As John Mariani observes in his book How Italian Food Conquered the World, Italian food is the most popular in the world, but with popularity comes commerce, and with commerce comes ubiquity, and with ubiquity, very often, comes mediocrity. Brilliant marketing and mass production has led to almost all Italian ingredients, including such staples as olive oil, balsamic vinegar, cheese, cured meats, tinned tomatoes and, indeed, pasta, being available on the shelves of retailers large and small the world over, to such an extent that otherwise discerning consumers no longer know what is good and bad because they have never tasted the good.
In the UK some of the most high-profile restaurant critics, food writers and broadcasters either dismiss Italian food, claiming it is not a serious cuisine, or tinker with it to such an extent that one would expect to see the books in the humour section of a bookshop, and the TV programme on a comedy channel.
Whilst 'Slow Food' has been the antithesis to mass-produced food and globalisation, one must not fall into the trap that Italy has not, and continues not to be, affected by these global realities. In Italy today, most of the issues relating to food that one sees in, say, the USA or the UK are present.
In terms of retail, large supermarkets and hypermarkets, many owned by pan-European or multinational groups, and their buying power threaten the small independent and specialist retailers in the same way as in the UK. Wherever you are, it is important to purchase Italian food products from a trusted source.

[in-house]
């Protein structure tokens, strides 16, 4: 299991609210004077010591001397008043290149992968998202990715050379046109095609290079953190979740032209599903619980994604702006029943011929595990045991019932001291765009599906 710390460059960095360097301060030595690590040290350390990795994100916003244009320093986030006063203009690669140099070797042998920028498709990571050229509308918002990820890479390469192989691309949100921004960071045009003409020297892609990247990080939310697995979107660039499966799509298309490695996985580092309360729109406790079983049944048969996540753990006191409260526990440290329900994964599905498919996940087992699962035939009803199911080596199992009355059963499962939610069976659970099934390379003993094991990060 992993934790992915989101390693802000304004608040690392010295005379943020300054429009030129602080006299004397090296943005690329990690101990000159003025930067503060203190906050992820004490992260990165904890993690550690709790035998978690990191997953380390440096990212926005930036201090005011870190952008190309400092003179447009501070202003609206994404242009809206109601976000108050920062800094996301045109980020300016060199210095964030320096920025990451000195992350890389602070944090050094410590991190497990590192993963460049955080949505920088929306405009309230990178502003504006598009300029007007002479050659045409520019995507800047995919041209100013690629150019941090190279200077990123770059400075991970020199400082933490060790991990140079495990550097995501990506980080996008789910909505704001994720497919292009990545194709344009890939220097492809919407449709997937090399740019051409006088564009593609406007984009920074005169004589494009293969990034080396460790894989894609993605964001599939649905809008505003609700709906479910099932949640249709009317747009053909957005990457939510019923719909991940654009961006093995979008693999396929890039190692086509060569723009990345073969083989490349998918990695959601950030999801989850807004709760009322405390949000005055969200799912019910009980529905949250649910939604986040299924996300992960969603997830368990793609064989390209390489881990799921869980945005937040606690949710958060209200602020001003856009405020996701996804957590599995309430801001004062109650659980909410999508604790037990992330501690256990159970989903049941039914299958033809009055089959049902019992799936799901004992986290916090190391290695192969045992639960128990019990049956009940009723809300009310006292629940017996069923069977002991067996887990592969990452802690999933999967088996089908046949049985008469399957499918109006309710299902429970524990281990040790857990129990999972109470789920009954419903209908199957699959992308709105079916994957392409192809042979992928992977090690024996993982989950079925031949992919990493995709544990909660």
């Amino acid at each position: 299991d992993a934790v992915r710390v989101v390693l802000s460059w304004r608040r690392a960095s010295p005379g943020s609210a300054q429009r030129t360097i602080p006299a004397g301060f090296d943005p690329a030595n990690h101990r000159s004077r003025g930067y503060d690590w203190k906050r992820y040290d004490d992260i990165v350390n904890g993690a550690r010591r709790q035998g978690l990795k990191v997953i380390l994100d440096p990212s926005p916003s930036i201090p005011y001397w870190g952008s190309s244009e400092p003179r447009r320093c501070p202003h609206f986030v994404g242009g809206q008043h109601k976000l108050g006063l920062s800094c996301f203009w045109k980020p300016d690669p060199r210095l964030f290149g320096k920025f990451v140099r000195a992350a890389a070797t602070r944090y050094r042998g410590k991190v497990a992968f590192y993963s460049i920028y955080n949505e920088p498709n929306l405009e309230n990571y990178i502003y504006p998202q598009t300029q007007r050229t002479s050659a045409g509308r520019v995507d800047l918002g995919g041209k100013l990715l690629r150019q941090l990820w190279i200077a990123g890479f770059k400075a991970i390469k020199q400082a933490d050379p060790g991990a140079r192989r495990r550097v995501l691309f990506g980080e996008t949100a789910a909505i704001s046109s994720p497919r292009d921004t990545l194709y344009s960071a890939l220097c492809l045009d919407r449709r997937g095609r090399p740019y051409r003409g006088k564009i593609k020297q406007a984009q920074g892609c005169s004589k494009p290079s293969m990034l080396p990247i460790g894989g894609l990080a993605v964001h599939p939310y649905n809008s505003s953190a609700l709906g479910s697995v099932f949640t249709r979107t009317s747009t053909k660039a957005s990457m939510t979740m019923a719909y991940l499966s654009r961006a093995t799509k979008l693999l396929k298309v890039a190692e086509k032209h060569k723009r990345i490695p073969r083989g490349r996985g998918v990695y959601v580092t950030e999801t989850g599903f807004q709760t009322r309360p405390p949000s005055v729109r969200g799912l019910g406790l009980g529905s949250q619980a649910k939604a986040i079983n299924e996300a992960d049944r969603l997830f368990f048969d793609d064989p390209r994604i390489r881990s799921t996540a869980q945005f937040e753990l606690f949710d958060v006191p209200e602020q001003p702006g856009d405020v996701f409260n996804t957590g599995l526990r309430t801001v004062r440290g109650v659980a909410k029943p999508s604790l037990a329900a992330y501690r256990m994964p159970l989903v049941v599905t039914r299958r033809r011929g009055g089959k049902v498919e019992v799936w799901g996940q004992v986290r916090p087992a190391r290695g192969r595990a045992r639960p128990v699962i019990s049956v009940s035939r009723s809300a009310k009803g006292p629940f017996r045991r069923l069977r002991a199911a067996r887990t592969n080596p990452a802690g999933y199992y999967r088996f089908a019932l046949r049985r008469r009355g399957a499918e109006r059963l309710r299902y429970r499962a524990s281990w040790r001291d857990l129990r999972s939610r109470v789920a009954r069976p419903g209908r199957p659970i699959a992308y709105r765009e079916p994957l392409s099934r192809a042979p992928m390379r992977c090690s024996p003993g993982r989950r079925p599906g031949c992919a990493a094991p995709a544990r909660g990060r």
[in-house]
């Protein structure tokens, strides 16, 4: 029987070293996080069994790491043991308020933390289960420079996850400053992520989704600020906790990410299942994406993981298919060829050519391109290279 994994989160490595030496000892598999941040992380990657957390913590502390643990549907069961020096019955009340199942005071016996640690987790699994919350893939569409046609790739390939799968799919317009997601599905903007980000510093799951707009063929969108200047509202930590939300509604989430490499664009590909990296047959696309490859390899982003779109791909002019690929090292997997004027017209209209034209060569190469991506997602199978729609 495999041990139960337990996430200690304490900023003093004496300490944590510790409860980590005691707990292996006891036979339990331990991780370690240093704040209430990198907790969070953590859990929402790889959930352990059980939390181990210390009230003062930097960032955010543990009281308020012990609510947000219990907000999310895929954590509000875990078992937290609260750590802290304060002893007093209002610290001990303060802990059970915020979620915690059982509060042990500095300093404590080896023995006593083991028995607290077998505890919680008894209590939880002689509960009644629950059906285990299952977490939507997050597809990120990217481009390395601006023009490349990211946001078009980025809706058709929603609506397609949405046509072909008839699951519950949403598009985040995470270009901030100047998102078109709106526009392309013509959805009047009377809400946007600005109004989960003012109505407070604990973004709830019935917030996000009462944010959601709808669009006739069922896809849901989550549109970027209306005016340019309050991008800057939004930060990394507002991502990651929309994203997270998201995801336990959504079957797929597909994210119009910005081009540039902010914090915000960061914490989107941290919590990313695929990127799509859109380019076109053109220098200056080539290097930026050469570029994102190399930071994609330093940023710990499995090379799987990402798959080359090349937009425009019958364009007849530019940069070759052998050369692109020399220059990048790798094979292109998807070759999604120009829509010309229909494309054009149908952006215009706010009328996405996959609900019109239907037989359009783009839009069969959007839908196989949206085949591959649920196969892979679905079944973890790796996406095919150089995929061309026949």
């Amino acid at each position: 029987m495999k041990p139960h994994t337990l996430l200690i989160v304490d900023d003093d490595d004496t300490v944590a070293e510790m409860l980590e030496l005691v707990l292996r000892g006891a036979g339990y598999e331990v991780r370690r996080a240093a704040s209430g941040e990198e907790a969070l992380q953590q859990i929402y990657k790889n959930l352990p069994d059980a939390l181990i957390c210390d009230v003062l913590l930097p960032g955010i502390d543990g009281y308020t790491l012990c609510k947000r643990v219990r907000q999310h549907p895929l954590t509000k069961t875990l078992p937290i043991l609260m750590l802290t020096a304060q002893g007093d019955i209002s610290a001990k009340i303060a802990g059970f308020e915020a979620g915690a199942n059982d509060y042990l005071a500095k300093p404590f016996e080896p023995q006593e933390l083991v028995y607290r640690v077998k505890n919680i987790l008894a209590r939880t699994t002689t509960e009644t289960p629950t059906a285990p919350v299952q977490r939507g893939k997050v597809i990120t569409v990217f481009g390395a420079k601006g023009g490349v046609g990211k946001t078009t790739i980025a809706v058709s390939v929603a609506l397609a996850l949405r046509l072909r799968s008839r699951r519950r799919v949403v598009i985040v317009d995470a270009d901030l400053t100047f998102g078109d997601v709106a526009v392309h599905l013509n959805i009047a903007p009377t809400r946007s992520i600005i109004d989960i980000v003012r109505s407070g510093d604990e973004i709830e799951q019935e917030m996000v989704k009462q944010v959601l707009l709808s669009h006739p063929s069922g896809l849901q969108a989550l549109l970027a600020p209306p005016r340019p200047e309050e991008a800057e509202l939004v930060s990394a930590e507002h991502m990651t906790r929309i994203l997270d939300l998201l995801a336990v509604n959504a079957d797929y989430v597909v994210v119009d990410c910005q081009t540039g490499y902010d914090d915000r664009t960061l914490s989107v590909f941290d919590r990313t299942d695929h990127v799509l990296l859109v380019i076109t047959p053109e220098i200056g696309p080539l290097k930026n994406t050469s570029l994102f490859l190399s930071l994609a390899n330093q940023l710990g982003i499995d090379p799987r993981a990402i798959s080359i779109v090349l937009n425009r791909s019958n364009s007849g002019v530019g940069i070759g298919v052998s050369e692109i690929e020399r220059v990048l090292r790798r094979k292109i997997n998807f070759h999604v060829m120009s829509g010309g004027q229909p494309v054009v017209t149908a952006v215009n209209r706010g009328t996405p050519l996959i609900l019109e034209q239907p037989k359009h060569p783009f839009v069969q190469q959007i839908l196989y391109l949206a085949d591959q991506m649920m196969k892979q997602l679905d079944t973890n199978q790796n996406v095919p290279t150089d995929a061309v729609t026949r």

Italy is certainly not a junk- or processed-food-free country as some people might expect. A recent book by Jeannie Marshall, a Canadian journalist living in Italy, shows that packaged snacks and junk foods are displacing natural, home-cooked meals even in Italy, a place we tend to associate with a healthy Mediterranean diet. Italy’s food culture is giving way to Americanised processed, packaged, and industrially produced foods. This certainly contrasts with issue 4 of the excellent 'Fool' magazine, which is dedicated to Italian gastronomy. If read out of context, it certainly propagates the myth of Italy as largely a country largely dominated by superb designers, artisan food and wine producers, and stupendous chefs.
What the editors of 'Fool' do recognise is that Italy is still a young country, and even today is more like a confederation of states. Regional differences are reflected in food and there is a very rich food culture. Traditions are defended, but there is still much debate and disagreement on the pursuit of that myth called authenticity. The editors suggest that the rich food culture and tradition leads to a static status quo, obstructing development, curiosity, and creativity.
However, the history of Italian cuisine or cooking before and after unification would suggest instead that there has been and continues to be a veritable melting pot. What has gone into the pot has arrived with invaders, expatriates returning home and more recently through the technologies that facilitate mass communication and media.
Join Dino Joannides for an evening of delicious debate at the Bookshop on Thursday 1 October, when he will be chairing a panel comprising food educator and journalist Katie Parla, historian Professor John Dickie and celebrated chef Francesco Mazzei. The talk will be accompanied by a menu of seasonal food and rosé and brut prosecco from Bisol/Jeio. The food is provided by award-winning greengrocer Andreas of Chelsea and L`Emporio Fine Foods. Book tickets here.
This post originally appeared on Dino Joannides' blog, The Epicurean.